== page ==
As CHA continues to press federal agencies to correct the independent dispute resolution process in the second No Surprises Act interim final rule (during negotiations, Congress removed language to ensure a level playing field in arbitration, but the interim rule does the opposite by mandating a benchmark rate), we are asking every hospital in California to reaffirm your commitment to billing and price transparency best practices that deliver for patients, regardless of their ability to pay.
The reaffirmation comes in the form of a pledge, organized by the American Hospital Association (AHA), committing to a set of voluntary patient billing guidelines. The guidelines, largely adapted from what is already required in federal law for tax-exempt hospitals and very similar to state law, will help demonstrate to the public and policymakers that hospitals will abide by the following:
- To the best of your ability, assist individuals in accessing available coverage
- Communicate clearly and directly with patients about their financial obligations and assist those who qualify for financial assistance to obtain it
- Apply consistently and fairly your financial assistance policies
- Assure leadership review and accountability for implementation of billing policies
AHA sent this request to all CEOs or primary hospital contacts in an email on Oct. 28 with a dedicated, hospital- or system-specific link to affirm support for the billing guidelines. If your hospital is part of a health system, the AHA email was sent to the health system CEO or primary contact. If your primary contact didn’t receive the email, email email@example.com and include your organization’s name, city, and state.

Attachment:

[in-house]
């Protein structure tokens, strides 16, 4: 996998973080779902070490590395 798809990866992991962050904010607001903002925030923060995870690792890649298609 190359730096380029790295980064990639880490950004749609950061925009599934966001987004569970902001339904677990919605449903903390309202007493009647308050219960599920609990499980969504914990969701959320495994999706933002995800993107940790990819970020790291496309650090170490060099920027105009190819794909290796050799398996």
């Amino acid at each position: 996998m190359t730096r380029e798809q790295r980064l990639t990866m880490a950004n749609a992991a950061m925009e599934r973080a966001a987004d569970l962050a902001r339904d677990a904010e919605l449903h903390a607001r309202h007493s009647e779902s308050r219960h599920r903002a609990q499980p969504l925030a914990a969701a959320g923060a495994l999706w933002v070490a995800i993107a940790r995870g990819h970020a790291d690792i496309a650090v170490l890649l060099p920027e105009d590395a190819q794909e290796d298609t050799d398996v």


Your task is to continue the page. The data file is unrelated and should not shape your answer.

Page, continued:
We encourage all of you to commit to the guidelines by AHA’s Dec. 31 deadline. AHA plans to publish the names of organizations that have signed the pledge in early 2022, and it’s important that California, already a national leader in ensuring that care is accessible for everyone, make a strong showing in this important endeavor.
As of Wednesday, only about 60 of more than 400 hospitals and health systems in California have signed on. It’s important to note that the guidelines are largely adapted from what is already required in federal law for tax-exempt hospitals and very similar to state law.
California hospitals’ commitment to your patients is something to be trumpeted from the rooftops. By signing this pledge, you have an opportunity to do just that, especially for those who have, regrettably, expressed skepticism about hospitals’ intentions and values.
Let’s prove them wrong.